<i>Professionally Speaking</i>UpfrontDepartmentsFeaturesResourcesGoverning Ourselves



Exemplary Teacher

Steve Hammel – Teaching Success

Remarkable Teacher

Roch Carrier remembers Sister Brigitte

Exemplary Teachers

Teaching Success

The eight children who tumble into Steve Hammel's richly decorated classroom on Monday morning are immediately drawn to the eight stuffed animals and the mailbox that are sitting on the chalkboard ledge.

Darryl's eyes light up as he asks if one is for him. Peter is eager to know what the mailbox is for.

“You'll have to wait and see,” replies Hammel. “We need to start by reciting the mottos.”

Please note: Students' names in this article have been changed.

Prime Minister's Award-winning teacher Steve Hammel has taught Special Education at the Woodview Children's Centre in the Halton DSB since 1987. Since 2001 he has been part of a four-person Early Identification and Early Intervention Outreach (EIEIO) team – working with classes of eight students.

In Hammel's classroom this week, stuffed animals will play a vital role in teaching the unit on friendship to Darryl, Peter and their six classmates. Friendship is an important skill that these children will need to succeed in school and in life.

“These are troubled children and for the most part that's what interferes with their success at school,” explains Steve Kovar, a veteran child and youth worker (CYW) who works alongside Hammel.

The EIEIO program combines therapy and education. Students learn skills and strategies to cope with problems, manage anger and get along with peers and adults, while covering various aspects of the Ontario curriculum.

The curriculum component of the program is Hammel's bailiwick.

“We have grade-appropriate and individualized expectations for them,” he says. “It's reading, writing, spelling, math and problem solving. While it's important what the kids learn, it's more important that they feel good about learning. That's what they need to take with them.

“The key is to have a high likelihood of success, yet keep the work challenging.”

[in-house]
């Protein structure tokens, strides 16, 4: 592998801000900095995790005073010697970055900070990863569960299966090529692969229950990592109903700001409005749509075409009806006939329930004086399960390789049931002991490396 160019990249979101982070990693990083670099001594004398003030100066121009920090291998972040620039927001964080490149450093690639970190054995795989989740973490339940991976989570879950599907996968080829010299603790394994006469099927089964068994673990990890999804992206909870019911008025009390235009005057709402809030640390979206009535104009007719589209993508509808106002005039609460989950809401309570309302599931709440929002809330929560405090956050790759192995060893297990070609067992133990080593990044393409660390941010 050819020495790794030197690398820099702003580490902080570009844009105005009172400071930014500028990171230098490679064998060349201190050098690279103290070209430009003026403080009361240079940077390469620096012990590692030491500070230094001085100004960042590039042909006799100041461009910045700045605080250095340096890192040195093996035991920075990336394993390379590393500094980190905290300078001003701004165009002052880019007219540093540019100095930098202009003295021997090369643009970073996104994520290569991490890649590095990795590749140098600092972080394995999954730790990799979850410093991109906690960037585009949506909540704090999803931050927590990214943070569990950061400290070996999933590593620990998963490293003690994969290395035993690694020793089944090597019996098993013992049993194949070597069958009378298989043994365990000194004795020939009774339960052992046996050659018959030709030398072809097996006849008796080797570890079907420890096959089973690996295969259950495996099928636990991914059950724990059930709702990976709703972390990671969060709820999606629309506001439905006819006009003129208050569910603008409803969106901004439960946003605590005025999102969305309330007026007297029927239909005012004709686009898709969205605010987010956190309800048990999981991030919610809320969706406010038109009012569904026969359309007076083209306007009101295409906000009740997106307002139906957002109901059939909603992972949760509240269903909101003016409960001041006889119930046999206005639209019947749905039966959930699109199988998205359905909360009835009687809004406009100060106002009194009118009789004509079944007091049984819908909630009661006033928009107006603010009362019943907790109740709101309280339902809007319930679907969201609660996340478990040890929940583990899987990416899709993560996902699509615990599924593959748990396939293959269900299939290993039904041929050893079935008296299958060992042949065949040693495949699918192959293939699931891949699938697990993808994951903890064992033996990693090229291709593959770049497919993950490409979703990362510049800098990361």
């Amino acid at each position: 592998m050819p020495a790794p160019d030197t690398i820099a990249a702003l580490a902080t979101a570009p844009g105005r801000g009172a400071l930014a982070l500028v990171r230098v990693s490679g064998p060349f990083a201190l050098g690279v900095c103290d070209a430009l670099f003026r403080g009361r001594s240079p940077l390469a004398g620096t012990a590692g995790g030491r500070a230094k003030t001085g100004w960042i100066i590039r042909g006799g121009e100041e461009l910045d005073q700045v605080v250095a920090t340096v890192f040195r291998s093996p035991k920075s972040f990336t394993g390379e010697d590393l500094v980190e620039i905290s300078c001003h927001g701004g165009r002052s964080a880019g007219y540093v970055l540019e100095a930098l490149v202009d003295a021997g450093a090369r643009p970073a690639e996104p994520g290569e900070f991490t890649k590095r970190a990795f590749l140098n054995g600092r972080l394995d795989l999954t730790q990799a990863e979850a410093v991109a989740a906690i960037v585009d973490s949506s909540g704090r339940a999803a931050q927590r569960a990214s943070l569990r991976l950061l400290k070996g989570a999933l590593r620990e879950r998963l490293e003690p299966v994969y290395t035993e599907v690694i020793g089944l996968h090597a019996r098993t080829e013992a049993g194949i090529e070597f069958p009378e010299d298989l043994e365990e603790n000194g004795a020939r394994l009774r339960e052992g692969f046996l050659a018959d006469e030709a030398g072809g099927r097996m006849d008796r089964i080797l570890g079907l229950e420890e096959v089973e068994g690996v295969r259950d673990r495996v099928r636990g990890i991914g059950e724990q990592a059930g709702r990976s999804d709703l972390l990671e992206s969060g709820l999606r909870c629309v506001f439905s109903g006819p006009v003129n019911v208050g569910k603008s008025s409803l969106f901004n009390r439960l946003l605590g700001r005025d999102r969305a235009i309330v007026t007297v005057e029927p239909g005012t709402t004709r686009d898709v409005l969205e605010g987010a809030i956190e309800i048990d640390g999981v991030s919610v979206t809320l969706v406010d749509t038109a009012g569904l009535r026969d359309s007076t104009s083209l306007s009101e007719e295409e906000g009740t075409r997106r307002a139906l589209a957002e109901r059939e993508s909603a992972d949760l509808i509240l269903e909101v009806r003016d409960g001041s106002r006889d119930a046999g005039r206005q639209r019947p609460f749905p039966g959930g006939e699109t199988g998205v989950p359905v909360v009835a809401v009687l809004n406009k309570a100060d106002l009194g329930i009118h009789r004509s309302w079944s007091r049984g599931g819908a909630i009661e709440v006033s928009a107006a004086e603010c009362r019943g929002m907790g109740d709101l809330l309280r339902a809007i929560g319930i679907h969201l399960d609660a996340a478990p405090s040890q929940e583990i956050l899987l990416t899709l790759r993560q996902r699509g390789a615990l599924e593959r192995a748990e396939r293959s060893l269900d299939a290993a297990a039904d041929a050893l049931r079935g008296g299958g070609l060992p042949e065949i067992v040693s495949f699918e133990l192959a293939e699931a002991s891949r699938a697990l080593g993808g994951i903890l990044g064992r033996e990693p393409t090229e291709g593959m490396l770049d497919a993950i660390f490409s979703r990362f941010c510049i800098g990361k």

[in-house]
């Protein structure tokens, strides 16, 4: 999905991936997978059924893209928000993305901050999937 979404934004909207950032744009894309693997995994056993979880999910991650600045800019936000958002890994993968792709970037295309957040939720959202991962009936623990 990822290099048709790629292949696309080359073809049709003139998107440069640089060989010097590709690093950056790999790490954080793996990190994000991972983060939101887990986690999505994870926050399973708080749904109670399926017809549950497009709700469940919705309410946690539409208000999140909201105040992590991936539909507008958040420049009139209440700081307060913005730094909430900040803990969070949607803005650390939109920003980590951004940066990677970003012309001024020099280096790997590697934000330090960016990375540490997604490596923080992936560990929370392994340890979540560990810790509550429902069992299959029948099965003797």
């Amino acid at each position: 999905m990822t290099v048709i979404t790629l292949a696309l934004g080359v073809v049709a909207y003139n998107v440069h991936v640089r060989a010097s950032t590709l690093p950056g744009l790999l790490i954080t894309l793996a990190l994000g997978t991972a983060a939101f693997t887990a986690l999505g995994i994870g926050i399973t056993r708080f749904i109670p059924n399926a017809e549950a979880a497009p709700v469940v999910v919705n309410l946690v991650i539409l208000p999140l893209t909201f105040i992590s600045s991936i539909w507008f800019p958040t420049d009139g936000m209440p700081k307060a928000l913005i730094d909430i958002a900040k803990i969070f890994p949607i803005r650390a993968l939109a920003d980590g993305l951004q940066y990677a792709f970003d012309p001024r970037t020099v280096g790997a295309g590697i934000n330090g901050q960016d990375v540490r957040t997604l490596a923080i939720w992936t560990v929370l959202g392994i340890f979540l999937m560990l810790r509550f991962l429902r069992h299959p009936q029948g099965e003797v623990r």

With creative hands-on activities, short and engaging writing tasks, student-centred and individualized activities and myriad props, these students take on work they could never have done before joining the program.

Many are bright and it doesn't take long for most to start experiencing some academic success.

When Scott exclaims, “I love this math!” team members smile at each other.

Integrated learning

Hammel says that the students' activities focus on literacy and numeracy skills, and that personal lessons are drawn from units whenever possible – using metaphors to link what they are learning to themselves.

For the unit on volcanoes, for example, the children learn how volcanoes are formed and erupt and they make models. They also talk about how their own anger can erupt – but they can control these eruptions, unlike those of the volcano. And this leads them to learn ways to control their anger.

The friendship unit, which Hammel will begin today, provides another opportunity for learning critical life skills.

In spite of the children's excitement about the stuffed animals as they enter the classroom, the established routine is maintained: the date is identified, the mottos are recited and the day's activities, always listed on the board, are reviewed.

Then Hammel explains that the children have a new friend, who has already chosen them – cleverly circumventing fights over the animals. And the animals, along with handwritten letters, are distributed.

“While it's important what the kids learn, it's more important that they feel good about learning.”

The students excitedly tear open their letters.

“He's a white tiger and his name is Stripe!” exclaims Julie.

Students read the letters to learn about their new friend and they prepare to write a response telling their new friend about themselves.

Hammel, Kovar and Melissa Mainolfi help the students jot down ideas, which will then be turned into sentences on paper. Peter is the first to drop his letter in the mailbox and asks with excitement, “Do you think Chico will write back?”

When the letters are written and posted in the classroom mailbox, there is a reward: making friendship necklaces.

Most of the children are slow to complete the letter-writing task and some become frustrated. Marcus must take a time out at the back of the room; Steve goes for a walk. Some refuse to participate. Melissa will not put pencil to paper. Kovar cajoles, encourages, insists – all to no avail. The promise of making a necklace does not motivate her. She seems to understand the task and have the requisite skills, yet she appears to be in another world.

The unit on friendship will continue this week and is integrated into much of the work. Each day the students will receive and write letters. Hammel is particularly fond of this unit, as it allows students to share details about themselves that they may be reluctant to talk about. Maybe tomorrow Melissa will write a letter to Stripe, and the letter may offer some clues.